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Formula 1 Testing In Barcelona

Jenson Button leaves the garage in Barcelona, Spain during the 2013 F1 Winter Testing Session (Jamey Price/James Moy Photography)

The following is special guest editorial by Jamey Price, a professional motorsports photo journalist who is passionate about Formula 1. Jamey has photographed Formula 1, IndyCar, NASCAR and other sports car series; for more of his stunning images, visit

// Barcelona Testing 1

Having covered one of last year's Barcelona tests and the inaugural Formula One Grand Prix in Austin last February and November, respectively, I was far less intimidated walking into the paddock for the first of the Barcelona pre-season tests at Circuit de Catalunya.

As a photographer, I have grown a lot since last February when I had my first chance to cover F1 testing. I shot almost an entire year of racing during 2012 in five different countries covering eleven different series. I felt far more prepared this year. I knew the track well, and I knew my own capabilities more than I did last year. It was like starting fresh again.

What I love about Formula One is that they will pretty much run the cars in any weather condition. My job as a photographer has been called "cushy" by one particular F1 blog, however, I assure you it is anything but. When everyone else is wrapped up around a heater with dry clothes on, the photographers are out in the cold and freezing rain making interesting images that tell stories. They don't just appear on the web or in print without someone breaking their back to make them. It is grueling hours in sometimes arduous conditions but I wouldn't trade those days for the world.

I am at peace when shooting Formula One cars screaming around the first corner and up the hill, listening to who has their foot planted on the pedal and who is lifting off a little bit. The devil is always in the details, and the details in Formula One are ENDLESS. And that makes our job capturing it all, immensely gratifying and fun.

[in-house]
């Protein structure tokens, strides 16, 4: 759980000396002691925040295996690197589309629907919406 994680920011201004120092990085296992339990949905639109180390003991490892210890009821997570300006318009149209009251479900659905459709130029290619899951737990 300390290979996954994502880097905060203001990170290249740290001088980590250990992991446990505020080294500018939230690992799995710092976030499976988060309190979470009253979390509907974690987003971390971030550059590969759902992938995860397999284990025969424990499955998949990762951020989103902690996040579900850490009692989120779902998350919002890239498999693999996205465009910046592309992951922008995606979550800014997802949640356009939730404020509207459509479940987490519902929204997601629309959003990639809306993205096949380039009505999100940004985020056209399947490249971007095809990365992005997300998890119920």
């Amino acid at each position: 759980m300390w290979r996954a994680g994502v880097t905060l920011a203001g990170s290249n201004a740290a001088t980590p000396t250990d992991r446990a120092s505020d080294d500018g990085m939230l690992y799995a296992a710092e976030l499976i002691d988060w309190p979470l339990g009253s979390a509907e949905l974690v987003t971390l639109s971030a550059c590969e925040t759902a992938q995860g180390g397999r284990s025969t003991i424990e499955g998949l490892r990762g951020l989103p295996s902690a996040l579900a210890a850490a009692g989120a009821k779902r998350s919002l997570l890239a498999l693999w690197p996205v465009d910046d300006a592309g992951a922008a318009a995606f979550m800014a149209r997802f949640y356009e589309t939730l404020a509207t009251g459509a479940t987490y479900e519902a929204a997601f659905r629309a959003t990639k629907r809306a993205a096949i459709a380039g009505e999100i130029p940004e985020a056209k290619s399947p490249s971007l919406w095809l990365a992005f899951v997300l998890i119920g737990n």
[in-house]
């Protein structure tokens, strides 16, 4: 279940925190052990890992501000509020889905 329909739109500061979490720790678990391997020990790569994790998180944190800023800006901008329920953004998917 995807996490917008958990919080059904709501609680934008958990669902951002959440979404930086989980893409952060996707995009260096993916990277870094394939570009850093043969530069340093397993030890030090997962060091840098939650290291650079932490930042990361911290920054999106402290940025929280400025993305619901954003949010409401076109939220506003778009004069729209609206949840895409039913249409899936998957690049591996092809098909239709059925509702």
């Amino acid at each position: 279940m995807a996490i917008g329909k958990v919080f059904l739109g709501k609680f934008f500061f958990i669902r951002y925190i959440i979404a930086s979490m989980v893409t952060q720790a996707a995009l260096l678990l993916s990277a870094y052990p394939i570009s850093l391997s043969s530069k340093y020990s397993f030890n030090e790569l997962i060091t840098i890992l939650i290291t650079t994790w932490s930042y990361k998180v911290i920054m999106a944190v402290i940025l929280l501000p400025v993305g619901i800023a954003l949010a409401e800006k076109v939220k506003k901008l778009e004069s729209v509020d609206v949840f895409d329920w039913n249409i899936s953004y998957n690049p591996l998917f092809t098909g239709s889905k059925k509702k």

Enjoy my images from the first Barcelona pre-season test. More to come next week!

Barcelona Testing: Day 4


//The following is a featured article from guest contributor Jamey Price, Jamey Price Photography, an American sports photojournalist on his first Formula 1 project.  You can read more about Jamey and his passion for his work in our feature: Intro to an American F1 Photojournalist - Jamey Price.

February 24, 2012

Formula one is a secretive world. It is the biggest, loudest and most expensive circus in the world and they do a great job promoting the sport. But a lot of money is spent developing these cars and the teams come up with interesting ways to keep their technology secret.

In testing especially, teams are developing new parts for the cars and the goal would be to develop something no one else has or has seen. Mostly the teams wage a war against the photographers. Each time a car comes and parks in the pitlane, the team quickly run and cover the rear of the car to keep people with cameras from taking photos of it. McLaren even went as far as to not paint the back of their rear wing so that it becomes close to impossible to take a photo of it as the contrast is too high for the camera. It actually makes it challenging to shoot the McLaren from behind because the camera pretends it doesn't exist and won't focus on it. Like I said, it’s a secretive sport. The funny thing is that as soon as the car is on track it's fair game for me to take a photo of. Many of the cars would stop at the end of the pitlane and do practice starts which has them standing still with the tail facing me, and I can take photos of it whether they like it or not. So much ado about nothing?

I have so many people to thank for making this week a special one, so I won't even try and name them all but again, thanks to everyone for the support and I can't wait to be back in the F1 paddock soon.


Barcelona Testing: Day 3


//The following is a featured article from guest contributor Jamey Price, Jamey Price Photography, an American sports photojournalist on his first Formula 1 project.  You can read more about Jamey and his passion for his work in our feature: Intro to an American F1 Photojournalist - Jamey Price.